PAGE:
Taxodium distichum var. imbricarium
|Kingdom||Plantae||Plants, but not fungi, lichens, or algae|
|Subkingdom||Tracheobionta||Vascular plants—plants with a “circulatory system” for delivering water and nutrients|
|Division||Coniferophyta||Conifers—cone-bearing trees (and a few shrubs)|
|Class||Pinopsida||Gymnosperms such as cedars, Douglas-firs, cypresses, firs, junipers, kauri, larches, pines, hemlocks, redwoods, spruces, and yews|
|Order||Pinales||Cone-bearing plants: cedar, cypress, fir, juniper, larch, pine, redwood, spruce, yew, and others|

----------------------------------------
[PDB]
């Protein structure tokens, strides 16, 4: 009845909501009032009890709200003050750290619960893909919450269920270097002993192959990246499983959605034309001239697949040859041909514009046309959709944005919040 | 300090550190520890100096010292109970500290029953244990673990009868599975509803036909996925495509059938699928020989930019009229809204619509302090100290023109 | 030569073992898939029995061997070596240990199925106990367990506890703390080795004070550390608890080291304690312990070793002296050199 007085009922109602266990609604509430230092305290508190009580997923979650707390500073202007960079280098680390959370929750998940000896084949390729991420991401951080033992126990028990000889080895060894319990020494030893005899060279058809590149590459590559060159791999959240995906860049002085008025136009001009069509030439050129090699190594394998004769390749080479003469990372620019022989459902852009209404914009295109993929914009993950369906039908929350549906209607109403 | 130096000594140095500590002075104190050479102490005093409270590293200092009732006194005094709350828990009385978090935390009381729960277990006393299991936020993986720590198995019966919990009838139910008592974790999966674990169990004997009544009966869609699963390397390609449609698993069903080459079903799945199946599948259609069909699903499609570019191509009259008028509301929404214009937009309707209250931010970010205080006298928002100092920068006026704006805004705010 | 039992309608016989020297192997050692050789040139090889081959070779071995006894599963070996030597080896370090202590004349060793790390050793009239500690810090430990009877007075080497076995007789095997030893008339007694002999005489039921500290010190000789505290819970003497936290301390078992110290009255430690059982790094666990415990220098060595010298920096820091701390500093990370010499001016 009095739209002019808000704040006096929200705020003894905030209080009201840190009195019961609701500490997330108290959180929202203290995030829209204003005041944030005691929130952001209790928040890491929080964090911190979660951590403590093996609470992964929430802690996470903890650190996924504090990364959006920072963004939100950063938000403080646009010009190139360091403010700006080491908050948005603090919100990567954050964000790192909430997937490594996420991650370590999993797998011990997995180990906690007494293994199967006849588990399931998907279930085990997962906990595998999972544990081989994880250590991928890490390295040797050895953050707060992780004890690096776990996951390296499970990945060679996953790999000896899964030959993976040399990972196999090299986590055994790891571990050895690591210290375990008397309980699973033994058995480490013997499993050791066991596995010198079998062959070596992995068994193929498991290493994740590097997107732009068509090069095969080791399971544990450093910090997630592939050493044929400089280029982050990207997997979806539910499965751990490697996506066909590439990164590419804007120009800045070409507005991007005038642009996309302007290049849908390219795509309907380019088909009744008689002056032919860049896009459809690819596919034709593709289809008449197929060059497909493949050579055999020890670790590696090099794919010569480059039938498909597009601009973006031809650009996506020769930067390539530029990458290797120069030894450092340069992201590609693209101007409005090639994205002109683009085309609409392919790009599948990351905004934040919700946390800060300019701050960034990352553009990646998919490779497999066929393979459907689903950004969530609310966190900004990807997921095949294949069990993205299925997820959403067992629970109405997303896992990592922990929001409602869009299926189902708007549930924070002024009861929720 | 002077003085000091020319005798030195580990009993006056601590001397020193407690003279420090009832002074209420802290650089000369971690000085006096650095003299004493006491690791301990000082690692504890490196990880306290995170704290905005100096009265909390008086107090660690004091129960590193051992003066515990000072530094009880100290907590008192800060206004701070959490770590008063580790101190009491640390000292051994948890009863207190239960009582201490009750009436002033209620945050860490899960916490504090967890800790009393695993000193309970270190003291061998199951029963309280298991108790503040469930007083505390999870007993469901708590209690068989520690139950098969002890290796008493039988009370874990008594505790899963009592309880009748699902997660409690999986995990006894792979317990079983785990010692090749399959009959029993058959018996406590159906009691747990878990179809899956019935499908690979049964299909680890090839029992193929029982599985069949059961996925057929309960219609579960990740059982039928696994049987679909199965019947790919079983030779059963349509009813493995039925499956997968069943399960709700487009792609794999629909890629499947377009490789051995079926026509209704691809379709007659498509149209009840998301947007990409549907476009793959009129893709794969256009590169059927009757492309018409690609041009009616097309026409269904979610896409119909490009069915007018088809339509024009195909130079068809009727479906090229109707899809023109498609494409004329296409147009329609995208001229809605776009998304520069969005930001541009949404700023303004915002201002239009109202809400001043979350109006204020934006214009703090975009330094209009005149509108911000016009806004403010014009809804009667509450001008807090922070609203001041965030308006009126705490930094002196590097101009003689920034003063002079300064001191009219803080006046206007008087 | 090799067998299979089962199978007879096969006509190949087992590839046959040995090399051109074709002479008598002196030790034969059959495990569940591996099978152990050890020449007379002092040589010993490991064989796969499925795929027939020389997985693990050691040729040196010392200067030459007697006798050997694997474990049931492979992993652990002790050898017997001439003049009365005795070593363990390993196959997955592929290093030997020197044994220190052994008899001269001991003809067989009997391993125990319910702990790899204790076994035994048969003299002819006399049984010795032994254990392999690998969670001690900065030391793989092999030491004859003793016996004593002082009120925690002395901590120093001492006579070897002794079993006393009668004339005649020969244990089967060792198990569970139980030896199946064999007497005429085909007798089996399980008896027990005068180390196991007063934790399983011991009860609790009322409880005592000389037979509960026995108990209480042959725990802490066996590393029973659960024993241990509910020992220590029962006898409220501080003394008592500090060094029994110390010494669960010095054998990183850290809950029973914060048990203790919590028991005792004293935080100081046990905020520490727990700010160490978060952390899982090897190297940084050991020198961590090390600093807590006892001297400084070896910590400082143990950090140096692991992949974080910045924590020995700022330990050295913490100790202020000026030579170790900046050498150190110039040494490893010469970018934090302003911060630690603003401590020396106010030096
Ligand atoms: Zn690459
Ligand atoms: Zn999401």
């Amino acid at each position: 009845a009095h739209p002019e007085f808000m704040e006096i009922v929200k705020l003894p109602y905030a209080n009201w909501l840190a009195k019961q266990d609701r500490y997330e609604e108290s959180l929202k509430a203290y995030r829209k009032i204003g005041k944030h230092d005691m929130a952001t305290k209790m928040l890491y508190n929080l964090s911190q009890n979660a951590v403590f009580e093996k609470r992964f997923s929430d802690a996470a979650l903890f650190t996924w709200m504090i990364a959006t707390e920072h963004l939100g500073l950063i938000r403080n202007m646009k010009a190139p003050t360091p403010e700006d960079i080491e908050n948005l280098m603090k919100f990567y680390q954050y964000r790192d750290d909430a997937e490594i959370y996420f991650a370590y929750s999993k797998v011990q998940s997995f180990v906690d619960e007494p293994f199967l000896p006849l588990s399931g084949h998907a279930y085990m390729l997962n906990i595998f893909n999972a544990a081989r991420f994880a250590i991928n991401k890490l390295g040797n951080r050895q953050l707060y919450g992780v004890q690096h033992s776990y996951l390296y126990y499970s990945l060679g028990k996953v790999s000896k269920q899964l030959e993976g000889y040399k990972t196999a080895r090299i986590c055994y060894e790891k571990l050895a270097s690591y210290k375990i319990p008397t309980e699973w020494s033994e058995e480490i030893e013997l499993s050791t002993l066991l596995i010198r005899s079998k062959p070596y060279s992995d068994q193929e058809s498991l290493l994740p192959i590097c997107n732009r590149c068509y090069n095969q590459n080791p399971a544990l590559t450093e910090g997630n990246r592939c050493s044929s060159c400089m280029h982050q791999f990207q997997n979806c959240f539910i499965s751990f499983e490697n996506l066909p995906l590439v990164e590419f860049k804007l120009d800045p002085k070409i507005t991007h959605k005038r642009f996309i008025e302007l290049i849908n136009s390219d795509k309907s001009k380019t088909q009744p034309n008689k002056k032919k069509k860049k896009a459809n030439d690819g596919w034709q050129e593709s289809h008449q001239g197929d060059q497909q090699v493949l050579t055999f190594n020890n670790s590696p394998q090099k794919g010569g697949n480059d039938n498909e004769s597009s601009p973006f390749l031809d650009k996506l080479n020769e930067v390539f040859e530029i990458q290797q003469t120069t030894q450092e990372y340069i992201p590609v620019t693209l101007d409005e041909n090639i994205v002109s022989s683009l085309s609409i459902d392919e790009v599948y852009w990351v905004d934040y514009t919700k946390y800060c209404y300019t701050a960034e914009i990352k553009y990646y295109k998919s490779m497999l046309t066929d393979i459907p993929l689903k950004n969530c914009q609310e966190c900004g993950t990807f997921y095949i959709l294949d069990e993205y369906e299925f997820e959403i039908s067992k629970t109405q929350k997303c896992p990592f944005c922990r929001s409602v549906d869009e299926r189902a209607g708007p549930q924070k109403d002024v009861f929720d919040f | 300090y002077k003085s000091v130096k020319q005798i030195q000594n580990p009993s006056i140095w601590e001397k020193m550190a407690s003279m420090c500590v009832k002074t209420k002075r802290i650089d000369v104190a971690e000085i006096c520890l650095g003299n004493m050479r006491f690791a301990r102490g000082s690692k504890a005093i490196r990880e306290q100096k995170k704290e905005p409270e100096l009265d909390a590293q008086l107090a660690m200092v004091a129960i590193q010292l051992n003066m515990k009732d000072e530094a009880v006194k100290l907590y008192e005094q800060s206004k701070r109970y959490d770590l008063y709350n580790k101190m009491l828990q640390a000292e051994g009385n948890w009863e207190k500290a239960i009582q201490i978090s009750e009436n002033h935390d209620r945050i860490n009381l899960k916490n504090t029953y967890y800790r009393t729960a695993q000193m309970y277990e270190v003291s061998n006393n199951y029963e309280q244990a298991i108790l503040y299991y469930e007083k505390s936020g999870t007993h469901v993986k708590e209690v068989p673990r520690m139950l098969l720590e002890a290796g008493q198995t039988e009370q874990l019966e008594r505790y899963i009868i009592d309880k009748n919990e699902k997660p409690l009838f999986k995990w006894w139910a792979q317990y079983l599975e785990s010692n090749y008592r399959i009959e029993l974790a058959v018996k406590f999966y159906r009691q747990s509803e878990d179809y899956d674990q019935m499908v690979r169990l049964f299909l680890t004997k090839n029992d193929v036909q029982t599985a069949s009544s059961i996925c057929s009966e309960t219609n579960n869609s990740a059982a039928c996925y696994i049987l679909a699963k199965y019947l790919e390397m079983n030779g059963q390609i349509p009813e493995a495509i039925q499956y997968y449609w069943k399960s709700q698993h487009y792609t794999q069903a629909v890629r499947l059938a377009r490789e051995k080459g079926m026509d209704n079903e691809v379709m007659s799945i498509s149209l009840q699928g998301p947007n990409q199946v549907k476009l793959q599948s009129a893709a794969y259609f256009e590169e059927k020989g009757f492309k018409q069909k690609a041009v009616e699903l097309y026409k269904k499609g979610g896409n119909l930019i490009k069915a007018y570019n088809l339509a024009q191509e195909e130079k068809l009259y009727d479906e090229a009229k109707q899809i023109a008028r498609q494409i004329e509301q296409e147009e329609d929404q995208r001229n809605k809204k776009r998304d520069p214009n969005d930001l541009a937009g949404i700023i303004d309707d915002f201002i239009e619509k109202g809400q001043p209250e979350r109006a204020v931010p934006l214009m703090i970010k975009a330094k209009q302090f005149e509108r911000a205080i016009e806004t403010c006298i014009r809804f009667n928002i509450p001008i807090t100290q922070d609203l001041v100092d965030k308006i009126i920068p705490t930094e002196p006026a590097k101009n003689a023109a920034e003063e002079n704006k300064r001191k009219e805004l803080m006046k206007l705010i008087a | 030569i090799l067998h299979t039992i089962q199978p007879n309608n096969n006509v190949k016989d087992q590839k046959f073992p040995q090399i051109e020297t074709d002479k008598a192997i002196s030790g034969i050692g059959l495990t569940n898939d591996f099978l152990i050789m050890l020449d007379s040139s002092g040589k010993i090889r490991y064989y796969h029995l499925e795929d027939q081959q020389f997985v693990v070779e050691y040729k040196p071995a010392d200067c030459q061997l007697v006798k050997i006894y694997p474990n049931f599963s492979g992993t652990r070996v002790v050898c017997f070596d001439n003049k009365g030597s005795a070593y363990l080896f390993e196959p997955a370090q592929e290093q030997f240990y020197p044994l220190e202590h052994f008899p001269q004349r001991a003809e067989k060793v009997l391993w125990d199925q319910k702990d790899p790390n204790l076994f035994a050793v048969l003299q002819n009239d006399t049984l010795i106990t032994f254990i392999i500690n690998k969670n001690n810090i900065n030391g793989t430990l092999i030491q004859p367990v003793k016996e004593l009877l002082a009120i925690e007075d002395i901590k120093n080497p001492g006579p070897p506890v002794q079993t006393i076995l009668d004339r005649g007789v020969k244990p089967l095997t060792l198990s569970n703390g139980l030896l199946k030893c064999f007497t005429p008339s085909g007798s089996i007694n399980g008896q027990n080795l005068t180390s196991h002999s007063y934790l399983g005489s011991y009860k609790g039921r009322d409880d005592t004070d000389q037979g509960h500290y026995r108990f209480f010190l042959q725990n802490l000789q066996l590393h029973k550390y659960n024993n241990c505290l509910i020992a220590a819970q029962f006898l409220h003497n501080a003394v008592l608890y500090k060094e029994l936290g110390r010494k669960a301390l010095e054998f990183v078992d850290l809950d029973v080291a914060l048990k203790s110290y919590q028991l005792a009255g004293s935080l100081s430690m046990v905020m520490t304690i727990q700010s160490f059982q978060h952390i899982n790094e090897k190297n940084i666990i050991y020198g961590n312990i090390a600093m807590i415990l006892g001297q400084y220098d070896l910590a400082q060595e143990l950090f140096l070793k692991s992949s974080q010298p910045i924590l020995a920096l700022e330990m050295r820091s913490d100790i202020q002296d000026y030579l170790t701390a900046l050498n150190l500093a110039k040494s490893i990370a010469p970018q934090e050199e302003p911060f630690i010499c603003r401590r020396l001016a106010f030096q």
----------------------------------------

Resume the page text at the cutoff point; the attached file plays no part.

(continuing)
|Family||Cupressaceae||Cypres family, including junipers and redwoods|
|Genus||Taxodium||From the Latin Taxus meaning yew and the Greek eidos meaning resemblance from a similarity of leaf shape.|
|Species||distichum||In two ranks|
|var.||imbricarium||“overlapping, closely put together,” referring to the calyx lobes which are imbricate laterally in fruit|
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Taxodium distichum var. imbricarium description by Thomas H. Kent, last updated 25 May 2020.
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8/31/2013 · Lewis Ginter Botanical Garden, Richmond, VA
≈ 4 × 2½' (1.2 × 0.8 m) ID is uncertain